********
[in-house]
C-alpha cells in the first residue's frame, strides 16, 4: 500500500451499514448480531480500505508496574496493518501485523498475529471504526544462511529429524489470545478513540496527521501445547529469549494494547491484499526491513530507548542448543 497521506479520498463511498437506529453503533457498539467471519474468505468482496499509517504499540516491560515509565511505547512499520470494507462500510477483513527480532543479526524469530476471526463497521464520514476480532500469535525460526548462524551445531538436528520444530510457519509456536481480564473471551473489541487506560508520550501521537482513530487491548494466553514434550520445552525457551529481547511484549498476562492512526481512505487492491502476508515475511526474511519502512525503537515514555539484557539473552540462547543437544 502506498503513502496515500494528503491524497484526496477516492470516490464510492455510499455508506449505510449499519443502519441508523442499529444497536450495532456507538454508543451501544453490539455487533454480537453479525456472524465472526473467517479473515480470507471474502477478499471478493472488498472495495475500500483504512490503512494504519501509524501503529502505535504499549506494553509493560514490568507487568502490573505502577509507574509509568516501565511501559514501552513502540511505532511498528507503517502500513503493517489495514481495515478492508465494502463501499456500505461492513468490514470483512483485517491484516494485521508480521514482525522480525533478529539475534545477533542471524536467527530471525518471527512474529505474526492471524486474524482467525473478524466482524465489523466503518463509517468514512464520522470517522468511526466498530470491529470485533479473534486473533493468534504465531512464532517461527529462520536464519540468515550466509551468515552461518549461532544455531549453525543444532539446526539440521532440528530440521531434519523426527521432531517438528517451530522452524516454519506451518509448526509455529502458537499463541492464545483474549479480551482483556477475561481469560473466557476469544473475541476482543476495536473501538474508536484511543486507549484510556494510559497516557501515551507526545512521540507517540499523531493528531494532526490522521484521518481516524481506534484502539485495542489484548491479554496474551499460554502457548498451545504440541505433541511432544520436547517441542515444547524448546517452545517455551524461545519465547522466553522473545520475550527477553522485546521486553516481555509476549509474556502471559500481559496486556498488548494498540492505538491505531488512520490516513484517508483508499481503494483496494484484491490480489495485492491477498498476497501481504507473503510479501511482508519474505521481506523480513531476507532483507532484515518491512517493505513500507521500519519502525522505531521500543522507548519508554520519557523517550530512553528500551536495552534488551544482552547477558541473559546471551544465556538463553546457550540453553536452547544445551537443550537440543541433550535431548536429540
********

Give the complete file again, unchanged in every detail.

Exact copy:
[in-house]
C-alpha cells in the first residue's frame, strides 16, 4: 500500500451499514448480531480500505508496574496493518501485523498475529471504526544462511529429524489470545478513540496527521501445547529469549494494547491484499526491513530507548542448543 497521506479520498463511498437506529453503533457498539467471519474468505468482496499509517504499540516491560515509565511505547512499520470494507462500510477483513527480532543479526524469530476471526463497521464520514476480532500469535525460526548462524551445531538436528520444530510457519509456536481480564473471551473489541487506560508520550501521537482513530487491548494466553514434550520445552525457551529481547511484549498476562492512526481512505487492491502476508515475511526474511519502512525503537515514555539484557539473552540462547543437544 502506498503513502496515500494528503491524497484526496477516492470516490464510492455510499455508506449505510449499519443502519441508523442499529444497536450495532456507538454508543451501544453490539455487533454480537453479525456472524465472526473467517479473515480470507471474502477478499471478493472488498472495495475500500483504512490503512494504519501509524501503529502505535504499549506494553509493560514490568507487568502490573505502577509507574509509568516501565511501559514501552513502540511505532511498528507503517502500513503493517489495514481495515478492508465494502463501499456500505461492513468490514470483512483485517491484516494485521508480521514482525522480525533478529539475534545477533542471524536467527530471525518471527512474529505474526492471524486474524482467525473478524466482524465489523466503518463509517468514512464520522470517522468511526466498530470491529470485533479473534486473533493468534504465531512464532517461527529462520536464519540468515550466509551468515552461518549461532544455531549453525543444532539446526539440521532440528530440521531434519523426527521432531517438528517451530522452524516454519506451518509448526509455529502458537499463541492464545483474549479480551482483556477475561481469560473466557476469544473475541476482543476495536473501538474508536484511543486507549484510556494510559497516557501515551507526545512521540507517540499523531493528531494532526490522521484521518481516524481506534484502539485495542489484548491479554496474551499460554502457548498451545504440541505433541511432544520436547517441542515444547524448546517452545517455551524461545519465547522466553522473545520475550527477553522485546521486553516481555509476549509474556502471559500481559496486556498488548494498540492505538491505531488512520490516513484517508483508499481503494483496494484484491490480489495485492491477498498476497501481504507473503510479501511482508519474505521481506523480513531476507532483507532484515518491512517493505513500507521500519519502525522505531521500543522507548519508554520519557523517550530512553528500551536495552534488551544482552547477558541473559546471551544465556538463553546457550540453553536452547544445551537443550537440543541433550535431548536429540